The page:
Verse > Anthologies > T. H. Ward, ed. > The English Poets > Vol. III. Addison to Blake
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Thomas Humphry Ward, ed.  The English Poets.  1880–1918.
Vol. III. The Eighteenth Century: Addison to Blake
 
Extracts from Night Thoughts: The Death of Friends, from Night III
By Edward Young (1681–1765)
 
OUR dying friends come o’er us like a cloud,
To damp our brainless ardours; and abate
That glare of life which often blinds the wise.
Our dying friends are pioneers, to smooth
Our rugged pass to death; to break those bars        5
Of terror and abhorrence Nature throws
’Cross our obstructed way; and thus to make
Welcome as safe, our port from every storm.
Each friend by fate snatched from us is a plume,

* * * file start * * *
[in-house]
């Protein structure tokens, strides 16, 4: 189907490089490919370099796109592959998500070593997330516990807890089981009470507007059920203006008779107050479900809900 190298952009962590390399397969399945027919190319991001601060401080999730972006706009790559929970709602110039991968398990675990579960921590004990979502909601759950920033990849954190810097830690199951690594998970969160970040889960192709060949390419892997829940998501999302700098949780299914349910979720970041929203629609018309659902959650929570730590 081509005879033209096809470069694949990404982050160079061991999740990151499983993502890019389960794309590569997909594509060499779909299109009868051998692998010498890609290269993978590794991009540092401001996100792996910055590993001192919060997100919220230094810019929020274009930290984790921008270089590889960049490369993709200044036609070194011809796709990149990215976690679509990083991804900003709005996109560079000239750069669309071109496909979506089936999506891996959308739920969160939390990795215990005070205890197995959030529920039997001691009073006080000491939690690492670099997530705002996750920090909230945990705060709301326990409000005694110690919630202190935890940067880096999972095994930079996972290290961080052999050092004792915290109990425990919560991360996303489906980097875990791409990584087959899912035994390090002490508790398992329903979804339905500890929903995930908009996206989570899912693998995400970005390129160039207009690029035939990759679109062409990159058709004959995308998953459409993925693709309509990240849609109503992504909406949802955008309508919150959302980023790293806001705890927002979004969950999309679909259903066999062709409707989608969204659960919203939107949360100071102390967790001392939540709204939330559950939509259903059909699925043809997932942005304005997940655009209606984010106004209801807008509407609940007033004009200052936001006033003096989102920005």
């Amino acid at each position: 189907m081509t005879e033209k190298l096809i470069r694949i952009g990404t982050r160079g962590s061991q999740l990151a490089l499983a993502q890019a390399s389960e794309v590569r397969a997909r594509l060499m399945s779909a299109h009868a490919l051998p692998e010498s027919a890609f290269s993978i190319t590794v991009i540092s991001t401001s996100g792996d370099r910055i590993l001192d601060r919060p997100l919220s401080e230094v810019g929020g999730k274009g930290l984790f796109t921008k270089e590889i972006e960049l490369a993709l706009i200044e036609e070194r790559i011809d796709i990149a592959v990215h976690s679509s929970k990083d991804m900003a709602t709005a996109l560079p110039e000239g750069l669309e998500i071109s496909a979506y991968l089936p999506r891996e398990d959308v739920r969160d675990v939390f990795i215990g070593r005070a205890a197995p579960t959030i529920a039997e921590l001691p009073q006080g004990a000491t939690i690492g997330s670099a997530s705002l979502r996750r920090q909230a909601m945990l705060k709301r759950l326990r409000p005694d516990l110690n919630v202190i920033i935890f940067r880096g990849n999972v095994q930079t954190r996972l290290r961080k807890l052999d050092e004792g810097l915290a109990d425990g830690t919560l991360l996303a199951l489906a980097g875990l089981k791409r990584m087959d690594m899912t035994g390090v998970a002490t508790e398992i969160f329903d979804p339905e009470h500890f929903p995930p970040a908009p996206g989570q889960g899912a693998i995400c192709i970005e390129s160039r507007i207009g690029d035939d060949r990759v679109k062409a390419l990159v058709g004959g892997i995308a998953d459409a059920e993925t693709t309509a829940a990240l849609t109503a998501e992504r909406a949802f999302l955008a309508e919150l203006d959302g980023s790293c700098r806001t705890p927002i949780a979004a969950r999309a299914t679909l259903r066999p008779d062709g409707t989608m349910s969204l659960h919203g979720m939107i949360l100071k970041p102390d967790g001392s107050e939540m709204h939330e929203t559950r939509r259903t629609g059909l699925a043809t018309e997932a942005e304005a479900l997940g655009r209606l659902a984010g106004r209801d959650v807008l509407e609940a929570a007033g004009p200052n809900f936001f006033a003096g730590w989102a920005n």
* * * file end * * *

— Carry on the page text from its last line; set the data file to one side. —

Pluck’d from the wing of human vanity,        10
Which makes us stoop from our aërial heights
And, damp’d with omen of our own decease,
On drooping pinions of ambition lower’d,
Just skim Earth’s surface, ere we break it up,
O’er putrid earth to scratch a little dust        15
And save the world a nuisance. Smitten friends
Are angels sent on errands full of love;
For us they languish and for us they die,
And shall they languish, shall they die, in vain?
Ungrateful, shall we grieve their hovering shades        20
Which wait the revolution in our hearts?
Shall we disdain their silent soft address,
Their posthumous advice and pious prayer?
Senseless as herds that graze their hallow’d graves,
Tread under-foot their agonies and groans,        25
Frustrate their anguish and destroy their deaths?
 
 
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